Parts of A Report

Introduction. The introduction explains and states the problem or condition, and offers background information. Define the target audience and go over your sources of information, in addition to your purpose for not including particular information such as expert opinions and relevant data. Dallas Chinese translation workers recommend  that you state working definitions, except in cases where there are so many that a glossary is required. In case you use a glossary and appendices, refer to them in your introduction. Lastly, establish the scope of your report by detailing the important concepts covered in the body.

Body. The body separates an elaborate issue into connected topics and subtopics, positioned in order of their significance. Break up the subject into its key components and then the key components into into subparts. Several New York French translation workers suggest that authors continue to break up the subject matter in order to simplify it and make sense of the topic. For example, if your major topic is “Common Problems Reported In New Automobiles”, you might break this down into a number of subtopics:  “Engine troubles” and “Non Engine troubles”.  The second subtopic can be divided into a number of sub-subtopics including “broken interior components”, “non-working electrical issues” and perhaps even “after sales service”.  These divisions and subdivisions prevent the author from getting off track and assists readers in following the analysis.  It’s critical that based on your logic and analysis that your audience can draw conclusions that are the same as your own. Good research necessitates the inclusion of all feasible issues and reduces the focus from possible to certain causes. Sort, assess, and decipher information to attain a logical conclusion. The course of action could be outlined like the following:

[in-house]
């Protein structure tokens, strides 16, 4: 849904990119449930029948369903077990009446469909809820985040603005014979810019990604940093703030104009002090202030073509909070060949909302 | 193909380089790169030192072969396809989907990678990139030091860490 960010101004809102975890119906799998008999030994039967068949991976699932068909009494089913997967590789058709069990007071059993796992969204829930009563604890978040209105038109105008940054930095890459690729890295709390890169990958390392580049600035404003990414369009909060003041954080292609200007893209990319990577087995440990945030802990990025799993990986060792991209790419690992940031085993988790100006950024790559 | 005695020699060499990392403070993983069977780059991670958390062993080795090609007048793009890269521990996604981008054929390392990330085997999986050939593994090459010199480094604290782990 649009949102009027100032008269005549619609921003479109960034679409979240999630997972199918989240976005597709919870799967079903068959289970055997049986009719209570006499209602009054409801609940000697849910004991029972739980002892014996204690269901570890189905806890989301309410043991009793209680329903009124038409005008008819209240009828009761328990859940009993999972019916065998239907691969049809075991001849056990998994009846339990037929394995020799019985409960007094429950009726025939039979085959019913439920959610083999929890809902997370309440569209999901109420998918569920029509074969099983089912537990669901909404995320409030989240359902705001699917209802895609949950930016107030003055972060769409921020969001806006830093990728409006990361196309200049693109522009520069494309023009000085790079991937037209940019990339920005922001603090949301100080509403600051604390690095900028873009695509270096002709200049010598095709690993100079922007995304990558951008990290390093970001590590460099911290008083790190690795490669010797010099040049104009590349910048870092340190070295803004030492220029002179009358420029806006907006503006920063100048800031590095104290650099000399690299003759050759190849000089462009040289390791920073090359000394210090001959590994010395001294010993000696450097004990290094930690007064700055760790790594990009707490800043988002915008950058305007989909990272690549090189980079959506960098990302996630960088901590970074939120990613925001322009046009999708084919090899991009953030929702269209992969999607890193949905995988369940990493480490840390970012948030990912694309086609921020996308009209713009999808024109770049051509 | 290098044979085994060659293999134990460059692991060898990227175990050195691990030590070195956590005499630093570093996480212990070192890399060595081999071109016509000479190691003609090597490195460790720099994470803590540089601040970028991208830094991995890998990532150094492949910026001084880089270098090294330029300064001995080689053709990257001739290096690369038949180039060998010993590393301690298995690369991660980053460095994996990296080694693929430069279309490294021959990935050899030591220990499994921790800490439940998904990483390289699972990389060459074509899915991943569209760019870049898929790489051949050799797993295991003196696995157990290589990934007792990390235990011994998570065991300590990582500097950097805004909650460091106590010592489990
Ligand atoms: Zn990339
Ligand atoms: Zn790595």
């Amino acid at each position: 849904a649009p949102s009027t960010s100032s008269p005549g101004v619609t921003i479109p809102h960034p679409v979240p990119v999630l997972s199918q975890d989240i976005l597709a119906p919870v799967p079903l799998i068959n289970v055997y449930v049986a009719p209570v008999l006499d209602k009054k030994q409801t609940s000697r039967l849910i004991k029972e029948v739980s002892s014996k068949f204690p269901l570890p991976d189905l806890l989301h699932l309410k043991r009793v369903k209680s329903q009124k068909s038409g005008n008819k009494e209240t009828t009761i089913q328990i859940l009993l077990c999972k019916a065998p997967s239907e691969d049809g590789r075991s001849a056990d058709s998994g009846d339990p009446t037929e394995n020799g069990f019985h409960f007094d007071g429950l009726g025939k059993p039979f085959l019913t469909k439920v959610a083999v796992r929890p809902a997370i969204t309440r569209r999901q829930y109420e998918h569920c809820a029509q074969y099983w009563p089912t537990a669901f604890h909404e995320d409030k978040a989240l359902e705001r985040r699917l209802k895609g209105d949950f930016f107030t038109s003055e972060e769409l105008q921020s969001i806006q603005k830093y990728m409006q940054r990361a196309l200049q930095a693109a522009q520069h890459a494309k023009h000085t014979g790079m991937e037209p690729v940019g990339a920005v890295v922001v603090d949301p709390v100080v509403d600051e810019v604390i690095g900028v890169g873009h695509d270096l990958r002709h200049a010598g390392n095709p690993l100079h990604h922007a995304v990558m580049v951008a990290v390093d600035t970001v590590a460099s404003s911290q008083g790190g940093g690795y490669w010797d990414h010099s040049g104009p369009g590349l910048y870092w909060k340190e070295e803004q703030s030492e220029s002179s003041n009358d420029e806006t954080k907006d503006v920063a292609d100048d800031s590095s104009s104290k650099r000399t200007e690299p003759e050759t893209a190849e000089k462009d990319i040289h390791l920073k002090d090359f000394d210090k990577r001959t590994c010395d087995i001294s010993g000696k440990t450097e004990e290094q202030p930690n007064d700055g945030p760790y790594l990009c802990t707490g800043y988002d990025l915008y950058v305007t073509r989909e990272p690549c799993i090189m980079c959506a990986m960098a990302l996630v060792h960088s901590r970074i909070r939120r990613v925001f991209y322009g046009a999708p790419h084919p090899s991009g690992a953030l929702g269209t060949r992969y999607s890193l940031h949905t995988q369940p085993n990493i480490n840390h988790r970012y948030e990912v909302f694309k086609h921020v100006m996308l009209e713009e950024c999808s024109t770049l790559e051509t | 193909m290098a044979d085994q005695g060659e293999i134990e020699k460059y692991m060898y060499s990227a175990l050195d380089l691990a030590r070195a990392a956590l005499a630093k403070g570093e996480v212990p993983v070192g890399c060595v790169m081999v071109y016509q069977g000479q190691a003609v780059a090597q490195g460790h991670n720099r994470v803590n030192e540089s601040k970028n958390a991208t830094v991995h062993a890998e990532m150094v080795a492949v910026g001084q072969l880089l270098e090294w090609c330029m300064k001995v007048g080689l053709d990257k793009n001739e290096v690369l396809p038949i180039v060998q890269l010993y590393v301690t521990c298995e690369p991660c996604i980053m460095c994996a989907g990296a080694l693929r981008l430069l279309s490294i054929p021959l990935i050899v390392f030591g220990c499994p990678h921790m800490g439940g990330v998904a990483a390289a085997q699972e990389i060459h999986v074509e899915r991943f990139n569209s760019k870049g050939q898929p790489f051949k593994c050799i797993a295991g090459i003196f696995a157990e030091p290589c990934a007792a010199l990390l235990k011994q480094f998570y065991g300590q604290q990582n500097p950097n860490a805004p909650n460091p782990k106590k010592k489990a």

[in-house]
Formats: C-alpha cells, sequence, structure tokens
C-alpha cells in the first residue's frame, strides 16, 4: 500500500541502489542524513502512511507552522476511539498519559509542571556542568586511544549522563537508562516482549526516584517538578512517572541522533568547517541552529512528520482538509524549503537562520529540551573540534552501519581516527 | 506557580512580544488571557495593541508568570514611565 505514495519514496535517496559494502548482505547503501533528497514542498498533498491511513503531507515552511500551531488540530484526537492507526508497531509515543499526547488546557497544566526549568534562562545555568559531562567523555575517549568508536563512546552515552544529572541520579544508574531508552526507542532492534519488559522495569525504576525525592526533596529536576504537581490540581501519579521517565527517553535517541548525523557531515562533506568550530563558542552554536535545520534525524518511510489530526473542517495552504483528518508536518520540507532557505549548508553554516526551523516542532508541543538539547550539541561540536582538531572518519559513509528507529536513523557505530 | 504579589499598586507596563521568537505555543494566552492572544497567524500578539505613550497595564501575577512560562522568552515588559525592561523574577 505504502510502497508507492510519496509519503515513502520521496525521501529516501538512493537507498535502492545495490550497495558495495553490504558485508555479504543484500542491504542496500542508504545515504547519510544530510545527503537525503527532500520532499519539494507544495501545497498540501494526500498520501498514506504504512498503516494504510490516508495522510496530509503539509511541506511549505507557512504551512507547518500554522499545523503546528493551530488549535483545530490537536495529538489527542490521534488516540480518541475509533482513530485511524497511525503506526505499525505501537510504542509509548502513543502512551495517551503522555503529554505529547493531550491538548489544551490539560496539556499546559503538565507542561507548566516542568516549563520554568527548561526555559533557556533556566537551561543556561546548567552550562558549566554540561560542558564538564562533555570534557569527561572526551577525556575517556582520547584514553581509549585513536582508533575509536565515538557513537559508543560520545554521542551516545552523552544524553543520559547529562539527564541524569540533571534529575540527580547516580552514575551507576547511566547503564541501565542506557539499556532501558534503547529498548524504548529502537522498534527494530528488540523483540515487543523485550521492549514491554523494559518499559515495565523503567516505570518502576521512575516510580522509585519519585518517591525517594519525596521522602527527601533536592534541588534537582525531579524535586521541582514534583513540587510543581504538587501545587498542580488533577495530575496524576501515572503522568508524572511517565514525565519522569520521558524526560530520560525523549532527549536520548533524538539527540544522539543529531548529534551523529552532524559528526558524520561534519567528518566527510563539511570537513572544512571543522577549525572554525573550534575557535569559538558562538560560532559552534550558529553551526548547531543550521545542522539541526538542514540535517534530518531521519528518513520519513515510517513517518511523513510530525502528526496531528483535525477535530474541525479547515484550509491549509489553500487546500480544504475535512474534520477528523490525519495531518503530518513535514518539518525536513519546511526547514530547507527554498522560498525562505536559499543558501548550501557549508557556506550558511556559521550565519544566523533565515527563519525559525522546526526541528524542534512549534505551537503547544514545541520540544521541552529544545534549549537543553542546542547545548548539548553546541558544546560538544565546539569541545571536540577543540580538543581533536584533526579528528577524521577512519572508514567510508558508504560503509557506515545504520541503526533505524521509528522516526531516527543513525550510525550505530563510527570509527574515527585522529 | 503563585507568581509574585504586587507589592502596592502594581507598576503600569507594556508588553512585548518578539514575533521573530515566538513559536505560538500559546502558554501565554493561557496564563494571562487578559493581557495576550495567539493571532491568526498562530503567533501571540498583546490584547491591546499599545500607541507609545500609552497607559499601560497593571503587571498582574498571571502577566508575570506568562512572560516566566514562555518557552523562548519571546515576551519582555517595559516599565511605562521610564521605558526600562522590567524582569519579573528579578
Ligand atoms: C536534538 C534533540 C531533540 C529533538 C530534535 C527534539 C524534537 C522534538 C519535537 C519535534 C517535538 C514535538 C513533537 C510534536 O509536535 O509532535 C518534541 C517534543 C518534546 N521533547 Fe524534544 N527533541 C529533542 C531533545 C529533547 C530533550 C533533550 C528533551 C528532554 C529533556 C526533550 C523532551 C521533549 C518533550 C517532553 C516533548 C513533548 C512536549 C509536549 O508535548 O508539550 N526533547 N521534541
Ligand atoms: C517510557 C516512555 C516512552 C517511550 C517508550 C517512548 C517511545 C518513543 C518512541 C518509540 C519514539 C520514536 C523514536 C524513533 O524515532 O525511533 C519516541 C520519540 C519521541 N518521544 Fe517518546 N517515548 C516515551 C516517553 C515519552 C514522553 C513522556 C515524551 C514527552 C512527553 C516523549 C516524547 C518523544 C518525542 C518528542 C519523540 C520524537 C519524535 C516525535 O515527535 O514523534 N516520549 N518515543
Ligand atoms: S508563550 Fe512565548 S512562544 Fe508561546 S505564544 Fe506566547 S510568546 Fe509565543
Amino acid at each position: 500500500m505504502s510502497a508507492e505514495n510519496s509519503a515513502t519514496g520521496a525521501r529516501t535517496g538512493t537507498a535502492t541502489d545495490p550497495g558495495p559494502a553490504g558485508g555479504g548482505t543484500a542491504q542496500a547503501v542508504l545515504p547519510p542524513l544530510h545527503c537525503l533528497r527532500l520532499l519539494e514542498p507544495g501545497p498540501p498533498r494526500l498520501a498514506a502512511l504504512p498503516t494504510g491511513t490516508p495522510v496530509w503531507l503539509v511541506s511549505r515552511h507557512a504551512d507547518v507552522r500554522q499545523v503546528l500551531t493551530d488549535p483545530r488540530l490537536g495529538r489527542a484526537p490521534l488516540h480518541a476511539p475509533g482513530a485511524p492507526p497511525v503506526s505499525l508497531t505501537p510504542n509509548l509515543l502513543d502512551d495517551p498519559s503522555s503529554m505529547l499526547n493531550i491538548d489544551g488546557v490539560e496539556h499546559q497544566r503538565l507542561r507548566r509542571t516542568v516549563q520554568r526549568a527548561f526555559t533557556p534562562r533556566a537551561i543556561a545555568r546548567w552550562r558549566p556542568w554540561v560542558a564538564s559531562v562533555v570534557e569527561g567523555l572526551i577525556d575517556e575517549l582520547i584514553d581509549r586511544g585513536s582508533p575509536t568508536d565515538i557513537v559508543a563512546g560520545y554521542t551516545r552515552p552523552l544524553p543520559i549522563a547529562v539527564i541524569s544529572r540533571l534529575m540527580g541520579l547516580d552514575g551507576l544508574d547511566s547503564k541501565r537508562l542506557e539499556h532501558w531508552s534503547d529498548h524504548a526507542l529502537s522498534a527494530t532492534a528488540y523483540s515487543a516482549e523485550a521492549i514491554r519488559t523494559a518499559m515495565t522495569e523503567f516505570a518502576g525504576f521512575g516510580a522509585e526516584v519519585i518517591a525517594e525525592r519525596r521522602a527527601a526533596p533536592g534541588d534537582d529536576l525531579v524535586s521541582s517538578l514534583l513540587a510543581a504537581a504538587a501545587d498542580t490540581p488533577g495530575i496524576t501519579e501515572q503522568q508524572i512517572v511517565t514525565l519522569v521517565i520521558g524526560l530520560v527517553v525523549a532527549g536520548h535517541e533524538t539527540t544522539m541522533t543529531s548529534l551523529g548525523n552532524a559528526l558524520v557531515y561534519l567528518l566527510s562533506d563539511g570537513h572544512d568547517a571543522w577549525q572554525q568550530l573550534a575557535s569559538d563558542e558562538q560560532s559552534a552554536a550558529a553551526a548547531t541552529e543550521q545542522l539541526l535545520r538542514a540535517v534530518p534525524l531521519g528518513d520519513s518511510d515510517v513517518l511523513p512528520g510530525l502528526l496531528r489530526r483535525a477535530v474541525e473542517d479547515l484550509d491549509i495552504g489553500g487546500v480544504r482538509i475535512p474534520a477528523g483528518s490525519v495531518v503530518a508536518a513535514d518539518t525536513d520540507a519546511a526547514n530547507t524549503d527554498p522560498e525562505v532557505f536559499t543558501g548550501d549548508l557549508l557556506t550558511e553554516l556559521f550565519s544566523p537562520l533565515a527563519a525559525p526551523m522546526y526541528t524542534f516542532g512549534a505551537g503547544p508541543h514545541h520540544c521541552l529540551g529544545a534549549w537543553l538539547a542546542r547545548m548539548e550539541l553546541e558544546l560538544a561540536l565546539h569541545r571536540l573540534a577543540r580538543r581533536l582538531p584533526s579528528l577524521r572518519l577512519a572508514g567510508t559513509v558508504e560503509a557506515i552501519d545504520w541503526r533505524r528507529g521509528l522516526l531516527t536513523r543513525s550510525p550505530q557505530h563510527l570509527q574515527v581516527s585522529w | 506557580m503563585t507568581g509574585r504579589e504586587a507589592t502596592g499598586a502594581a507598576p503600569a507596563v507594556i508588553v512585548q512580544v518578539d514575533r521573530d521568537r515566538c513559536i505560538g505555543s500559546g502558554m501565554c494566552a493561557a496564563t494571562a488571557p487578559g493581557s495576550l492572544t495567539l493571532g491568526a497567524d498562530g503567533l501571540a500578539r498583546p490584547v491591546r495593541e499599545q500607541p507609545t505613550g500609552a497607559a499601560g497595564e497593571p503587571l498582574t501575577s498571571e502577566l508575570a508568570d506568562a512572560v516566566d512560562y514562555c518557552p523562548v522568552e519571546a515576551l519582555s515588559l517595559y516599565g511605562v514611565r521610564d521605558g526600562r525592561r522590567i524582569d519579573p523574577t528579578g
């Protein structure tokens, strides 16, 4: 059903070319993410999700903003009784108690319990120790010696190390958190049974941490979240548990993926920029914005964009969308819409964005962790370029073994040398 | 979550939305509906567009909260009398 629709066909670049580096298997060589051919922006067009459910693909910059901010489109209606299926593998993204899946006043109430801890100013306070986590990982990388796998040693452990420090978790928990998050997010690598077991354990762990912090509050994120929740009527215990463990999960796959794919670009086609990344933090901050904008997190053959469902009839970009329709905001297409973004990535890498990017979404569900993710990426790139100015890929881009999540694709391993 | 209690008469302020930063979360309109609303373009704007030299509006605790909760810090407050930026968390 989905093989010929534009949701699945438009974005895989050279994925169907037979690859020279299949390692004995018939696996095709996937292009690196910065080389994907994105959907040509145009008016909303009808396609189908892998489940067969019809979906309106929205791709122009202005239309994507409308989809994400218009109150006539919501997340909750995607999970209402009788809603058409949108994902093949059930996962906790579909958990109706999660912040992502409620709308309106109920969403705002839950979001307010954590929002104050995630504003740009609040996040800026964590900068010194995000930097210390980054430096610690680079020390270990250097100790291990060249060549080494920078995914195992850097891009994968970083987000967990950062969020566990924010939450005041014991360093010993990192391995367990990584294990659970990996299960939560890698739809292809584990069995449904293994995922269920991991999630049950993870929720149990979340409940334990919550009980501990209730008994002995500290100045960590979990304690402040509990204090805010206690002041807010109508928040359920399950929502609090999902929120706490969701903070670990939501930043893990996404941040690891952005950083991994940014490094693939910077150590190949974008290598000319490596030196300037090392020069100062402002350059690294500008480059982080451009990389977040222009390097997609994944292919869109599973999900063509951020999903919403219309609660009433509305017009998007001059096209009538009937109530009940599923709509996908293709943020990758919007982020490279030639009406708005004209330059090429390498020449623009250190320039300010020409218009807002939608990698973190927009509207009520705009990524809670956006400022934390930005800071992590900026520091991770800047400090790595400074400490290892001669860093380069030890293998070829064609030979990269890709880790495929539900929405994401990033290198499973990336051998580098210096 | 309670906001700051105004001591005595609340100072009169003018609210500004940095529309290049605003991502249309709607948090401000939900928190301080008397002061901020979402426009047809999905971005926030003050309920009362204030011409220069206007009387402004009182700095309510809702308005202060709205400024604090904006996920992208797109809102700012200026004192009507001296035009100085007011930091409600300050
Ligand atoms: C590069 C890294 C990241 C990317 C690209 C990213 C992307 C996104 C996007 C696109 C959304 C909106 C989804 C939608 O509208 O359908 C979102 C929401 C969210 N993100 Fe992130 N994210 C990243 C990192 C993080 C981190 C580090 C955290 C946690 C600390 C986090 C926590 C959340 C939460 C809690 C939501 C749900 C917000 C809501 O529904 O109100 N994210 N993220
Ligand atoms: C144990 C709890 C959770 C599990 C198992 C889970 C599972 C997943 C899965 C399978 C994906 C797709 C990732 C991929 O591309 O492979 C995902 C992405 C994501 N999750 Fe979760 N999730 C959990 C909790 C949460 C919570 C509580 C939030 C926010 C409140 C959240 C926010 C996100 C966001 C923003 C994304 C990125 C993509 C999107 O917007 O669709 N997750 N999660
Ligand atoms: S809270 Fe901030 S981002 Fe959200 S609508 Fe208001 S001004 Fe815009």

1. Define and Assess all Feasible Factors, and Reject the Improbable Ones
  2. Choose the Most Likely Reasons and Assess Them
  3. Determine the specific (or Direct Causes)

Conclusion. The conclusion will likely be in the most interesting section for the majority of readers since it provides answers to the questions that the audience had initially. As a result, many reports these days offer the conclusion just after the introduction and body section.

Here you review, decipher, and suggest. Even though you have evaluated information at every stage of your research, your summary brings everything together in a wider understanding and recommends specific strategies. One Kansas City translation worker recommends that the final section be considered in three ways:

  1. The summary must correctly mirror the body of the report.
  2. The general meaning that you present needs to be congruent with the results reported in the summary.
  3. The suggestion needs to be in line with the research purpose, the proof offered, and the explanation provided.

The summary and explanation needs to be intelligently linked to your suggestions.

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